CRA, The Regulatory Exam Process, & The Need For Change

Premier Insights - Industry Updates - CRA, The Regulatory Exam Process, & The Need For Change

On May 20th, FDIC Chairman Jelena McWilliams announced that the agency would not finalize the proposed rulemaking to modernize the Community Reinvestment Act at this time.  The joint proposal also included the Office of the Comptroller of the Currency (OCC) support.  The Federal Reserve has not signed on to the proposal.  There was not a new timeline for implementation offered.

The full text of the statement issued by the FDIC is below:

Federal Deposit Insurance Corporation (FDIC) Chairman Jelena McWilliams today released the following statement regarding the agency’s joint proposed rulemaking with the Office of the Comptroller of the Currency (OCC) to modernize the Community Reinvestment Act (CRA).

The CRA proposal the OCC and the FDIC issued last December was a culmination of a multi-year effort by the prudential banking regulators to modernize CRA regulations for the first time in a quarter of a century. I would like to commend the FDIC and OCC staff, and Comptroller Otting in particular, on the tremendous amount of work and outreach that went into this rulemaking. There are many provisions in the final rule that will greatly benefit low- and moderate-income communities, and provide greater clarity to banks on CRA expectations.

While the FDIC strongly supports the efforts to make the CRA rules clearer, more transparent, and less subjective, the agency is not prepared to finalize the CRA proposal at this time. The FDIC recognizes the herculean effort community banks are making to support America’s small businesses and families during this challenging time and encourages financial institutions to work constructively with borrowers affected by COVID-19.

The Community Reinvestment Act received significant revision in the mid-1990’s.  Changes were phased in over time from 1995 – 1997.  Those who were working in this space back then remember the heart of the regulation from an evaluation standpoint were the “12 Assessment Factors” which included a variety of types of CRA activity.  The changes were intended to make the regulation more data driven, and the final regulation had, and still has, different parameters based on the institution’s size.  The introduction of the lending test (for large institutions) comprises the chief data component although there is some quantification with respect to investments.  However, today, the regulation and the application thereof remain subjective, despite the intended shift in emphasis.

The OCC has released a summary of the newly proposed changes.  The statements by the agencies emphasize the need for modifications, noting the banking industry has changed and there needs to be modernization.  The proposal suggests there will be objective and specific published benchmarks with which banks will be able to accurately evaluate their own performance.  The published statements thus far have suggested that these would be the same thresholds and measures that examiners will apply in the examination process.  As with the previous revision of the CRA, the statement promises a more streamlined process.

It is impossible to predict what regulatory changes will look like once things are said and done and the agencies begin implementing changes.   That said, there are two things banks needs badly.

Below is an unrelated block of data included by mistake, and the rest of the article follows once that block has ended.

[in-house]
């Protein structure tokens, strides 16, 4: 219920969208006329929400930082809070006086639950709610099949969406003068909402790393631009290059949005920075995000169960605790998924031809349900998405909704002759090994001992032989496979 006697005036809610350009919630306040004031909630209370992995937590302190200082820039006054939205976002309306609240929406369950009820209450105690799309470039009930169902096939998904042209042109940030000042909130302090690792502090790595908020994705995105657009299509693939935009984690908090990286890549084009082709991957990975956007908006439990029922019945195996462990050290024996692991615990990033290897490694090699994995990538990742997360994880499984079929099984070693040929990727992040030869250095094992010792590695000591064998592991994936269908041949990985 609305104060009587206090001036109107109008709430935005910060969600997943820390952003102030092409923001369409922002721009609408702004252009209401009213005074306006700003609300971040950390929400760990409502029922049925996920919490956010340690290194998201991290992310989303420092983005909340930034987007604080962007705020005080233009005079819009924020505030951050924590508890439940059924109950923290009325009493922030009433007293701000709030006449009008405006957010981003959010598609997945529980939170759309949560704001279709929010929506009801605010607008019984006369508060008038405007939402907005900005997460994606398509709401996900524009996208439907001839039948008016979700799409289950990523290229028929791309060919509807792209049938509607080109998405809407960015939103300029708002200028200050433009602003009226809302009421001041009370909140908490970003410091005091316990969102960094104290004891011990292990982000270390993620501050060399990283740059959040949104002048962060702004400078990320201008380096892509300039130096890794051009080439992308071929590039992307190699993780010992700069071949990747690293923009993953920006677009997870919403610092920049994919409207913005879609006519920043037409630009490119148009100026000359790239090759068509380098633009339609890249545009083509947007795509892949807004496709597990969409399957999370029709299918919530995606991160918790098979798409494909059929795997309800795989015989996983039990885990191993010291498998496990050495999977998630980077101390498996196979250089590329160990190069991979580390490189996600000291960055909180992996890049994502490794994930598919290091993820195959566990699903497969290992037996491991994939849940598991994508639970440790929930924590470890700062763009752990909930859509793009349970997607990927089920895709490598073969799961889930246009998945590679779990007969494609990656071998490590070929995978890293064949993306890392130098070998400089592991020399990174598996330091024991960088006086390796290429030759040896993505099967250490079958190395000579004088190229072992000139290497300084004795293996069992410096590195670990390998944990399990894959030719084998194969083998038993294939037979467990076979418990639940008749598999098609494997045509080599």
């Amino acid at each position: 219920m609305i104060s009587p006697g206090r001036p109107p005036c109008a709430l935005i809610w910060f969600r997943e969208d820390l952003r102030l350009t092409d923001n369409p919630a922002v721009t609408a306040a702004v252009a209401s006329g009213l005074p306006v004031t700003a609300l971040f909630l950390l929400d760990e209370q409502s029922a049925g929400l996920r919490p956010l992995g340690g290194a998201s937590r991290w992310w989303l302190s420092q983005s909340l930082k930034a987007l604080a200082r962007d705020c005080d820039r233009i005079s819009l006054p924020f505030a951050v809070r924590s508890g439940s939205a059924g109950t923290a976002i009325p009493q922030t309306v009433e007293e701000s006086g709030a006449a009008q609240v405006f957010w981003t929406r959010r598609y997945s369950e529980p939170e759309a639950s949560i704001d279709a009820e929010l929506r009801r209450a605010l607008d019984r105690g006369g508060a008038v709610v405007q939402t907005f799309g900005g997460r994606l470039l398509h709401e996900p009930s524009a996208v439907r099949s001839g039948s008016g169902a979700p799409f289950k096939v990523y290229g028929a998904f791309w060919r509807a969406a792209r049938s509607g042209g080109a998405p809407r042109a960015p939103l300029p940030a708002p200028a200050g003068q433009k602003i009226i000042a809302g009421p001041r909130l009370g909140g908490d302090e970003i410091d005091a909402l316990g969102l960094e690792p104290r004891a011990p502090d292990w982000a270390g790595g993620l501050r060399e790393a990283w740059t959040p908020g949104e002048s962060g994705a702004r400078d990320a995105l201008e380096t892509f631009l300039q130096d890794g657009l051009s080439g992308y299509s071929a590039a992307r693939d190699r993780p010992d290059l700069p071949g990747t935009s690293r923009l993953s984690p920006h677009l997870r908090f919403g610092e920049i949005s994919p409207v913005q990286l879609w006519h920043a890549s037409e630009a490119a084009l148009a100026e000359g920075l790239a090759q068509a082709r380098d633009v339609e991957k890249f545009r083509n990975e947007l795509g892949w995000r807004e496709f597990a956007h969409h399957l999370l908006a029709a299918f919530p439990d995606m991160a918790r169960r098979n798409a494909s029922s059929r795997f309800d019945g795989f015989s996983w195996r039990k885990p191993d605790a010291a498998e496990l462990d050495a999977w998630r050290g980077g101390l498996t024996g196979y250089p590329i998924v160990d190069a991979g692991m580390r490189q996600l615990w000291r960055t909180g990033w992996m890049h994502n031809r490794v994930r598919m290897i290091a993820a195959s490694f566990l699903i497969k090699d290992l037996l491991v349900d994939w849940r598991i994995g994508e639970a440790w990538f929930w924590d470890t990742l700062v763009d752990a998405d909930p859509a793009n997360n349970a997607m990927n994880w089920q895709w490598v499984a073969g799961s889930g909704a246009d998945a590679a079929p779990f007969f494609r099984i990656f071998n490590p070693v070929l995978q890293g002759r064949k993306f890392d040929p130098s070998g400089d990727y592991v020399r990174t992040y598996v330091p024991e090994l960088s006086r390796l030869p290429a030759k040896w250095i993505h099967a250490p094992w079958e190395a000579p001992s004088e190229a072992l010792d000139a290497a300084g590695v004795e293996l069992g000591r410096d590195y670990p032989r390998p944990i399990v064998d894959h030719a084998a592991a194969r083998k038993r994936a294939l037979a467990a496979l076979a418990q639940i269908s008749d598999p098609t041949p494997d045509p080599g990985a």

The first thing banks need is a level of certainty.

With very few exceptions, all of the regulations contain a degree of subjectivity.  This is probably no more pronounced than in the consumer compliance space.  Institutions are often faced with a moving goalpost, driven by shifting agency priorities and individual examiner discretion.  Having done everything they can to comply, many institutions find out too late that they have jumped the wrong hurdle.

Kind of like a game of Whack-a-Mole: trying to guess what the hot button is this time around.

This is extremely taxing for institutions in terms of time, resources, and energy.  It is also a highly ineffective means of regulation if the point of the regulation is to have institutions comply.

The second is modernization.

Yes, banks are badly in need of examination processes that take advantage of the efficiencies that now exist due to better technologies.  Think back to the last CRA change in 1995.  The length, depth, and breadth of the regulatory burden have increased exponentially.  Consider the addition of Dodd-Frank alone.  It is a completely different situation than it was 25 years ago.  The examination process, however, remains essentially the same.  It is extremely time-consuming and labor intensive for the institution.  Institutions are finding it harder to navigate the examination processes, simply due to the sheer amount of time required.  The irony is that the resources that have to be poured into the examination detract from critical day-to-day compliance operations.

The examination process today is extremely antiquated in light of new technologies, availability of data, and the proliferation of analytical tools to evaluate such data.  There is electronic information available to evaluate almost any facet of a bank’s operations.  Focusing on these types of technologies and designing an examination process around these would go a long way to bring both certainty and modernization.

This all seems timely and prudent, if not essential given the situation faced with COVID-19.  What will the post-Pandemic Era look like?  In many ways it is an invitation to become more agile, adaptive and resilient.

Hopefully, our legacy will be that we rose to the occasion.

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